Bonding Properties and Performance of Multi-layered Kenaf Board
Md. Tahir, Paridah and Ab. Wahab, Nor Hafizah and Ashaari, Zaidon and Ibrahim, Azmi and Mohd Yusoff, Mohd Nor and Mohd Yunus, Nor Yuziah (2009) Bonding Properties and Performance of Multi-layered Kenaf Board. Journal of Tropical Forest Science, 21 (2). pp. 113-132. ISSN 0128-1283
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Official URL: http://findarticles.com/p/articles/mi_7643/is_2009...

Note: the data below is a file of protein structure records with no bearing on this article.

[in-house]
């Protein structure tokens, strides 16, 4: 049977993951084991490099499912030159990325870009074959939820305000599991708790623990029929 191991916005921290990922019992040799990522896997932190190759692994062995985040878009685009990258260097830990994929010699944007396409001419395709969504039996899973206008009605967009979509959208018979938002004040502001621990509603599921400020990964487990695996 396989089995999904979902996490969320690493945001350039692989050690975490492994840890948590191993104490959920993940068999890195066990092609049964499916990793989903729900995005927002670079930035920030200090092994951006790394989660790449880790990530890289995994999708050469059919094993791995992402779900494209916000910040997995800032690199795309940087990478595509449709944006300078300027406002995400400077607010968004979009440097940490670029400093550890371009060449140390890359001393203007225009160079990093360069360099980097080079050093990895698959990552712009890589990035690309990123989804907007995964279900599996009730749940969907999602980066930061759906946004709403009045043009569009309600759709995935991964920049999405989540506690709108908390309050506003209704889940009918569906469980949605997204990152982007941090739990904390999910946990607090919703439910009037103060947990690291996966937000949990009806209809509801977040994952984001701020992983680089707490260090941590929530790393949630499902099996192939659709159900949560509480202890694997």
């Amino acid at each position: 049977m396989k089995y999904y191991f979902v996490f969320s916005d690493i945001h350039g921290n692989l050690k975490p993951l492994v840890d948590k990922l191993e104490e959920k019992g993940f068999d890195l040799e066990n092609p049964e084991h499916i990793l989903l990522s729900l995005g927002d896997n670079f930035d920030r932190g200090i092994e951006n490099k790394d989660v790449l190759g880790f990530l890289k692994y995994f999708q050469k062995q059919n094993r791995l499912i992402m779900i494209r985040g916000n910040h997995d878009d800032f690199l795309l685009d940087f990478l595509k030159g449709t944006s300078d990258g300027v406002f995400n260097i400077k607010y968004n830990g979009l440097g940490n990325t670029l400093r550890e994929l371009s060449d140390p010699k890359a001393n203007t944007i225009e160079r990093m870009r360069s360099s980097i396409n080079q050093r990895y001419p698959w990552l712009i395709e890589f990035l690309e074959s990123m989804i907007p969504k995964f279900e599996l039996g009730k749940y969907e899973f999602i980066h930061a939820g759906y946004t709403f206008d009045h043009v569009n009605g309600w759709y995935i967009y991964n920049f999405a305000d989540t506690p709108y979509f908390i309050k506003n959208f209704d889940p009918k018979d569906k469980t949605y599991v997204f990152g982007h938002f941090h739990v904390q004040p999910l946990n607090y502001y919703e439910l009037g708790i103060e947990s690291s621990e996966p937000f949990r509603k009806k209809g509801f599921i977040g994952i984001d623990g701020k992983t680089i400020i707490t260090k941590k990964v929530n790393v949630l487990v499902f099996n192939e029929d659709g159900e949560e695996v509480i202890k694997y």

Kenaf (Hibiscus cannabinus) has recently been introduced to the Malaysian bio-composite industry. Based on their basic properties, both the bast fibres and core material of kenaf are distinctly different. While bast fibres are stiffer and low in wettability, the core material of kenaf is weaker and has excellent absorbing properties. This study evaluated the properties of kenaf board made from a combination of bast fibres and core material. The bast fibres were separated first from the core, followed by pre-treatment with NaOH, then combing until the fibres became loose. The properties of kenaf board were tested using MS standards 1787: 2005. An analysis of variance was carried out to study the effects of resin types and bast to core proportion on the boards. The buffering capacity study revealed that kenaf bast, kenaf core and rubberwood behaved similarly in alkali but differently in an acidic condition. Both the kenaf bast and core were relatively less stable in acid compared with rubberwood. Due to its morphological characteristics, the kenaf core inner surface exhibited higher wettability than the outer surface. There was significant interaction between resin type and the proportion of bast:core at p < 0.01. Generally, boards made from 100% kenaf core and bonded with urea formaldehyde (UF) resin had superior performance. The mechanical properties [modulus of elasticity (MOE), modulus of rupture (MOR), internal bond (IB)] of the boards were significantly influenced by the amount of bast fibre in the board––the higher the amount, the poorer the strengths. This effect, however, was reversed for thickness swelling (TS). Only UF-bonded kenaf-based boards had comparable water absorption (WA) property to that of the control (100% rubberwood). The incorporation of low molecular weight phenol formaldehyde (LPF) resin in the fibres had mixed effects on board properties. The effects varied based on the resin used; it improved the MOE and MOR of the board but not the IB, TS and WA when used with UF resin. It improved the IB only when used with melamine urea formaldehyde (MUF) resin. The best performance was given by boards made from 100% kenaf core irrespective of the type of resin used. All kenaf boards in this study had higher MOR than that of 100% rubberwood. Insufficient curing of LPF resin was identified as the main factor for the poor performance of LPF-bonded boards.
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